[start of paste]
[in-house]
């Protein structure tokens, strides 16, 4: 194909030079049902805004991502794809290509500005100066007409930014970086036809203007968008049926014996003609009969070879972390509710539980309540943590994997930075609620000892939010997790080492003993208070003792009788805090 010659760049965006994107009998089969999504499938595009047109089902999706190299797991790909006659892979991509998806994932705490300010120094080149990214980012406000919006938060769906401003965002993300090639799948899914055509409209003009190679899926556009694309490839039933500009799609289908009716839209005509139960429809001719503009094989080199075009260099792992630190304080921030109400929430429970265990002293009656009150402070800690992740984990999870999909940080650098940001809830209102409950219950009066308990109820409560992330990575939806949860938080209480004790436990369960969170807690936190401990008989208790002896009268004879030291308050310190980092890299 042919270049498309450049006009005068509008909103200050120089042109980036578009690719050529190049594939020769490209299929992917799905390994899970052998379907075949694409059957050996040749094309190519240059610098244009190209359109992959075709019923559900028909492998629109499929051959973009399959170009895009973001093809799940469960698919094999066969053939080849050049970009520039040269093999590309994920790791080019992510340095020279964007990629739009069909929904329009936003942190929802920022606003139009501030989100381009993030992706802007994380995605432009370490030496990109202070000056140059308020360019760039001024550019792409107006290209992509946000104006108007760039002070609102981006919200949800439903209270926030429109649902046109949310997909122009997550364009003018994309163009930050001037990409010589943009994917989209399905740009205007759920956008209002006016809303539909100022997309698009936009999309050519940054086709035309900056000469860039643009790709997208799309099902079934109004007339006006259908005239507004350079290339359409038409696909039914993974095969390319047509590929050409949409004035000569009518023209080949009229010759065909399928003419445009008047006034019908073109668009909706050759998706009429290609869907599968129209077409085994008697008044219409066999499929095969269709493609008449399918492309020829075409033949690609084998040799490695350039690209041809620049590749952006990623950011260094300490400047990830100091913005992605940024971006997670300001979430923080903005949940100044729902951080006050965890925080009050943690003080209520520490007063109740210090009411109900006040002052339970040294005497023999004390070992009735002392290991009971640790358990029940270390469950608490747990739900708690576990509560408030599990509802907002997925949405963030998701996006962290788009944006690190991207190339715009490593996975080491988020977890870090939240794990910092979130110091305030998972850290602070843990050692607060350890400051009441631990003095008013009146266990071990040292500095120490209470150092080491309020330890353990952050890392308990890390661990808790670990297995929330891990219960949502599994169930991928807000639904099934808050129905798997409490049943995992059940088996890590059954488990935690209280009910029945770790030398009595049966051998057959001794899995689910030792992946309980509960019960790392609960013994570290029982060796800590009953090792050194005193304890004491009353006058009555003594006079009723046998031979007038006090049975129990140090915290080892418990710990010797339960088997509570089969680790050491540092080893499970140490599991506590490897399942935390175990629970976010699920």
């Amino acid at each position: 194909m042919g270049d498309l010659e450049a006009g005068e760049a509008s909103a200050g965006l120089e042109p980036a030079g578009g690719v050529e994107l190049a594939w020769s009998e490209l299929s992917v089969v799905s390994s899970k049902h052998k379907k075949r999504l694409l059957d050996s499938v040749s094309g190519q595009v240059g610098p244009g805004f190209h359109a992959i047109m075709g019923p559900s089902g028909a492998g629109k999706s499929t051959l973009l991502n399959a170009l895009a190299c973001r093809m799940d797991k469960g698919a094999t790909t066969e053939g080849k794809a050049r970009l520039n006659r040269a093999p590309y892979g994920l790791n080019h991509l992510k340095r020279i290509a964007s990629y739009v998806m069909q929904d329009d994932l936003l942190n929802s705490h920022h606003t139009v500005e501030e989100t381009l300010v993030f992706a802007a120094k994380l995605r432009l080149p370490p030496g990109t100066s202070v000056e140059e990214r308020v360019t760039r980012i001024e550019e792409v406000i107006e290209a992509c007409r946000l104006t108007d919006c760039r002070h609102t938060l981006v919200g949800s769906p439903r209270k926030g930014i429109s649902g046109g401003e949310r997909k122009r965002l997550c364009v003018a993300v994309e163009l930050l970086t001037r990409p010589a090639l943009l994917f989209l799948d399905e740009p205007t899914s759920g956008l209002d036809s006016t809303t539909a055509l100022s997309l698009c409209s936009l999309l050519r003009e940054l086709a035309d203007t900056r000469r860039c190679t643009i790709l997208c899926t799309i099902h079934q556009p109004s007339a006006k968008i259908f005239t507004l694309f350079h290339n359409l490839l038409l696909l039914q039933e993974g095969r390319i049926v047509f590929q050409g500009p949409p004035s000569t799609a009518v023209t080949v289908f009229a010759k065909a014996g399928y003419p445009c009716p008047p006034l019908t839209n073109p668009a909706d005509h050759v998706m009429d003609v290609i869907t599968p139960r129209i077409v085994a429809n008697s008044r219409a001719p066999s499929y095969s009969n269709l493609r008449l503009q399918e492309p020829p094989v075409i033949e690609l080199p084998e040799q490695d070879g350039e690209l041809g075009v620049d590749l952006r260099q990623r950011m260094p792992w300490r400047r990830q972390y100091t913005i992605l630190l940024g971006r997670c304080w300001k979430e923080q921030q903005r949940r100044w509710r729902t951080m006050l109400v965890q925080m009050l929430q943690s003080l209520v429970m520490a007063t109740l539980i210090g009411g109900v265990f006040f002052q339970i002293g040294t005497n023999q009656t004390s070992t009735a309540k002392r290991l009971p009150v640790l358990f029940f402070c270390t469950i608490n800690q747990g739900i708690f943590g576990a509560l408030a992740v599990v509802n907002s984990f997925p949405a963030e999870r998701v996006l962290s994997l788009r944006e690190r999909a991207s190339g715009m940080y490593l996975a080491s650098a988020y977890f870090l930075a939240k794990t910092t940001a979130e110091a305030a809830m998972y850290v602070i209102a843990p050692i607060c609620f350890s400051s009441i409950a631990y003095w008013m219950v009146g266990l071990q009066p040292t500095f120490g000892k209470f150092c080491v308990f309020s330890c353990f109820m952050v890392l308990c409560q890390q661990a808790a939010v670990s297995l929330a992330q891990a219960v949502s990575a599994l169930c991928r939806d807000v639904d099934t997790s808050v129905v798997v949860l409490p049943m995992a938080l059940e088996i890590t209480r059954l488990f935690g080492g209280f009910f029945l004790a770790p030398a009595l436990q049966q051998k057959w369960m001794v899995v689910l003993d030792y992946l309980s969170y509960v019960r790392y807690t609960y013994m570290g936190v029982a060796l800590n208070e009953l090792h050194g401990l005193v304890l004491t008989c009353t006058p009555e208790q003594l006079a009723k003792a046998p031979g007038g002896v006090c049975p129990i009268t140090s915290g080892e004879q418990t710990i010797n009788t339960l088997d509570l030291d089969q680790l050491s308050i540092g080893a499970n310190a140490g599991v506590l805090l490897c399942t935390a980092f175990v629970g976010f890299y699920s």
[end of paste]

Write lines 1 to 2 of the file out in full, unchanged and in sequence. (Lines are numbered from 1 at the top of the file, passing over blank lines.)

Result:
[in-house]
């Protein structure tokens, strides 16, 4: 194909030079049902805004991502794809290509500005100066007409930014970086036809203007968008049926014996003609009969070879972390509710539980309540943590994997930075609620000892939010997790080492003993208070003792009788805090 010659760049965006994107009998089969999504499938595009047109089902999706190299797991790909006659892979991509998806994932705490300010120094080149990214980012406000919006938060769906401003965002993300090639799948899914055509409209003009190679899926556009694309490839039933500009799609289908009716839209005509139960429809001719503009094989080199075009260099792992630190304080921030109400929430429970265990002293009656009150402070800690992740984990999870999909940080650098940001809830209102409950219950009066308990109820409560992330990575939806949860938080209480004790436990369960969170807690936190401990008989208790002896009268004879030291308050310190980092890299 042919270049498309450049006009005068509008909103200050120089042109980036578009690719050529190049594939020769490209299929992917799905390994899970052998379907075949694409059957050996040749094309190519240059610098244009190209359109992959075709019923559900028909492998629109499929051959973009399959170009895009973001093809799940469960698919094999066969053939080849050049970009520039040269093999590309994920790791080019992510340095020279964007990629739009069909929904329009936003942190929802920022606003139009501030989100381009993030992706802007994380995605432009370490030496990109202070000056140059308020360019760039001024550019792409107006290209992509946000104006108007760039002070609102981006919200949800439903209270926030429109649902046109949310997909122009997550364009003018994309163009930050001037990409010589943009994917989209399905740009205007759920956008209002006016809303539909100022997309698009936009999309050519940054086709035309900056000469860039643009790709997208799309099902079934109004007339006006259908005239507004350079290339359409038409696909039914993974095969390319047509590929050409949409004035000569009518023209080949009229010759065909399928003419445009008047006034019908073109668009909706050759998706009429290609869907599968129209077409085994008697008044219409066999499929095969269709493609008449399918492309020829075409033949690609084998040799490695350039690209041809620049590749952006990623950011260094300490400047990830100091913005992605940024971006997670300001979430923080903005949940100044729902951080006050965890925080009050943690003080209520520490007063109740210090009411109900006040002052339970040294005497023999004390070992009735002392290991009971640790358990029940270390469950608490747990739900708690576990509560408030599990509802907002997925949405963030998701996006962290788009944006690190991207190339715009490593996975080491988020977890870090939240794990910092979130110091305030998972850290602070843990050692607060350890400051009441631990003095008013009146266990071990040292500095120490209470150092080491309020330890353990952050890392308990890390661990808790670990297995929330891990219960949502599994169930991928807000639904099934808050129905798997409490049943995992059940088996890590059954488990935690209280009910029945770790030398009595049966051998057959001794899995689910030792992946309980509960019960790392609960013994570290029982060796800590009953090792050194005193304890004491009353006058009555003594006079009723046998031979007038006090049975129990140090915290080892418990710990010797339960088997509570089969680790050491540092080893499970140490599991506590490897399942935390175990629970976010699920």